No country in history has imprisoned more citizens than the United States.

See other: Quite Interesting Facts

2/iv mmxv


The opening theme to the American 1970’s television show M*A*S*H was called Suicide Is Painless.

The Latin palmo means ‘I print the palm of the hand’ or ‘I tie up a vine’.

In 1994, there were only ten lawyers in Cambodia.

The Great Barrier Reef is the greatest organism-made structure on the planet. It covers 350,000 square kilometres (135,000 square miles), an expanse greater than Poland.

According to Deuteronomy 22:24, if a woman did not scream loud enough while being raped, she was deemed to be part of the evil that must be purged; it was therefore ruled she must be stoned together with the rapist.

See other: Quite Interesting Facts

Letter to a Christian Nation


‘You believe that the Bible is the word of God, that Jesus is the Son of God, and that only those who place their faith in Jesus will find salvation after death. As a Christian, you believe these propositions not because they make you feel good, but because you think they are true. Before I point out some of the problems with these beliefs, I would like to acknowledge that there are many points on which you and I agree. We agree, for instance, that if one of us is right, the other is wrong. The Bible is either the word of God, or it isn’t. Either Jesus offers humanity the one, true path to salvation (John 14:6), or he does not. We agree that to be a true Christian is to believe that all other faiths are mistaken, and profoundly so. If Christianity is correct, and I persist in my unbelief, I should expect to suffer the torments of hell.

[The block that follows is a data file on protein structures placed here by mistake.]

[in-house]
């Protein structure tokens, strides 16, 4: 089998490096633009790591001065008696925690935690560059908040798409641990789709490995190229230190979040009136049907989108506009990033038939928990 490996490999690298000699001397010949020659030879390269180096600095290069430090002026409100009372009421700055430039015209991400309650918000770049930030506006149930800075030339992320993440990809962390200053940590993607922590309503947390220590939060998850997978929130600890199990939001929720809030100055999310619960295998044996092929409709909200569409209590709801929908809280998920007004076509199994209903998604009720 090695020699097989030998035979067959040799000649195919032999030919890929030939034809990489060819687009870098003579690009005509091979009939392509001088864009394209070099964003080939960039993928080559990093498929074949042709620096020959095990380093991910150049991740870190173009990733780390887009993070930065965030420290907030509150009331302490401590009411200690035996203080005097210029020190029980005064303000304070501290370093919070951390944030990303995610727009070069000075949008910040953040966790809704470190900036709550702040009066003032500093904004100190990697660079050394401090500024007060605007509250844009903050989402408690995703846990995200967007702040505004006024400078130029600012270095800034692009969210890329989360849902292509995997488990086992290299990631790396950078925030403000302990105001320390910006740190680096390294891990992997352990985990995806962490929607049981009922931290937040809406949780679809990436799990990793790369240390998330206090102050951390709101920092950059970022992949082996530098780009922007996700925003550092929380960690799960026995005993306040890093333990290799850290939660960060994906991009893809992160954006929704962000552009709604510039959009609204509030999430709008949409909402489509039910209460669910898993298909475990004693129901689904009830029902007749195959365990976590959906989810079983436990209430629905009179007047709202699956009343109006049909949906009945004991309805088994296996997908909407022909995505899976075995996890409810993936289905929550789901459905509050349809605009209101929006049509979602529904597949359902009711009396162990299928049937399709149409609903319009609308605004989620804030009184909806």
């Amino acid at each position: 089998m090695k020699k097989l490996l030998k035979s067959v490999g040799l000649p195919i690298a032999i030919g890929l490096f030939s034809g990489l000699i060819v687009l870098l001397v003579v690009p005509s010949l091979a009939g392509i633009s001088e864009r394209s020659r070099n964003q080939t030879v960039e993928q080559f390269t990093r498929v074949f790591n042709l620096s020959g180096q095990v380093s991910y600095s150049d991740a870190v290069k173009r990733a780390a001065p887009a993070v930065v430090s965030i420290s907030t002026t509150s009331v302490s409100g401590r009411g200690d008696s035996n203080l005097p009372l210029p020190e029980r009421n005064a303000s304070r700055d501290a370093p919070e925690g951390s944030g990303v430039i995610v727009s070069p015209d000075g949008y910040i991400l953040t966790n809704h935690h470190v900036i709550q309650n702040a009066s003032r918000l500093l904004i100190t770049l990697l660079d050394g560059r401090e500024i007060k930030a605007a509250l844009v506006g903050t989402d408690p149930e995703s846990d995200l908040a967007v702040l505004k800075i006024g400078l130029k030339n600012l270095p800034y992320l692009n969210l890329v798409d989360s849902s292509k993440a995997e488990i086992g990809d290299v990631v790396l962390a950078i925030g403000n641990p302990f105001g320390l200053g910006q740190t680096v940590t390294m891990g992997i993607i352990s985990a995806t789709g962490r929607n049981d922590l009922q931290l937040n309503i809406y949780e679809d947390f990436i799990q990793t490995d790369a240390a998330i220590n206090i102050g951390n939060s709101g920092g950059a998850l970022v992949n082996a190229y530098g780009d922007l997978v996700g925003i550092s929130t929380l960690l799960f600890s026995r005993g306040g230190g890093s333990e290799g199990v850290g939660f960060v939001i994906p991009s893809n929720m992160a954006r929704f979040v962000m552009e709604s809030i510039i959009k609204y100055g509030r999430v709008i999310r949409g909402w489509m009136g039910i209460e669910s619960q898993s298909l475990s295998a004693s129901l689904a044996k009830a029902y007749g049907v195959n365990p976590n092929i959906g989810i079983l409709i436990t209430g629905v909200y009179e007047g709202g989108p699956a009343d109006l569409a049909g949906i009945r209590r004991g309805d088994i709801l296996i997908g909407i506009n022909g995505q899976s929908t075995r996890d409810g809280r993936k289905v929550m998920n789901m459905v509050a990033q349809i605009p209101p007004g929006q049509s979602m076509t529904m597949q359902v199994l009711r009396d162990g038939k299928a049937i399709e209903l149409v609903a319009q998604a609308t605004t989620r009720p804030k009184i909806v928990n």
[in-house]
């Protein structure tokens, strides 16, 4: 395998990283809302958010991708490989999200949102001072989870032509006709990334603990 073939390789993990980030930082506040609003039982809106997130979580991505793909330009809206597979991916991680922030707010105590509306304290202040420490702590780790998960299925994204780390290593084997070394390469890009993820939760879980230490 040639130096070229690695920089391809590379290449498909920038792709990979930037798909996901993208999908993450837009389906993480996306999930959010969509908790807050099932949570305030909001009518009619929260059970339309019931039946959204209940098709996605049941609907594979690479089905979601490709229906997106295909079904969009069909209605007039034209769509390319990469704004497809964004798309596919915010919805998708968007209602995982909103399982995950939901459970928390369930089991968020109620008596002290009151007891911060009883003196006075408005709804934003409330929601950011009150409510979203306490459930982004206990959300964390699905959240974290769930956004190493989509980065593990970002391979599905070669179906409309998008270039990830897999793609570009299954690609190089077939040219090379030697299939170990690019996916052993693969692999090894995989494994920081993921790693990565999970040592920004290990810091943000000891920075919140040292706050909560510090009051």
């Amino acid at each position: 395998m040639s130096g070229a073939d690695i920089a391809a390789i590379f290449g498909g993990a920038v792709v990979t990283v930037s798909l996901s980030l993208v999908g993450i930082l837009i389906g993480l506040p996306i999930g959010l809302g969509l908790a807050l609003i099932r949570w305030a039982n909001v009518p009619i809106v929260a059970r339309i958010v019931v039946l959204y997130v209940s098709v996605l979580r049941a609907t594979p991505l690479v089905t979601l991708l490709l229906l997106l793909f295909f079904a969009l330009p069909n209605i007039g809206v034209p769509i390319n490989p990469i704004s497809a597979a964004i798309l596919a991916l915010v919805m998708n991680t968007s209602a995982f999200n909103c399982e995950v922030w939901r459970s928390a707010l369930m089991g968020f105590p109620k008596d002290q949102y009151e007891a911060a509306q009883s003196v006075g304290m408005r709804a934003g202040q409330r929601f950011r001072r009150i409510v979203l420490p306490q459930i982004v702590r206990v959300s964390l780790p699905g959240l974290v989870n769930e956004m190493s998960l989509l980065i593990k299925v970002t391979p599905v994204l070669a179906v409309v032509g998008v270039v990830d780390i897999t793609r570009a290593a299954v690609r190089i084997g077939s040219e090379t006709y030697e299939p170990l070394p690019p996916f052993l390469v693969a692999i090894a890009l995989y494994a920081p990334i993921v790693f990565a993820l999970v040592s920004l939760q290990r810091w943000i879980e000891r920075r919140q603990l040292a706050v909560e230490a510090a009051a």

Worse still, I have persuaded others, and many close to me, to reject the very idea of God. They too will languish in “eternal fire” (Matthew 25:41). If the basic doctrine of Christianity is correct, I have misused my life in the worst conceivable way. I admit this without a single caveat. The fact that my continuous and public rejection of Christianity does not worry me in the least should suggest to you just how inadequate I think your reasons for being a Christian are.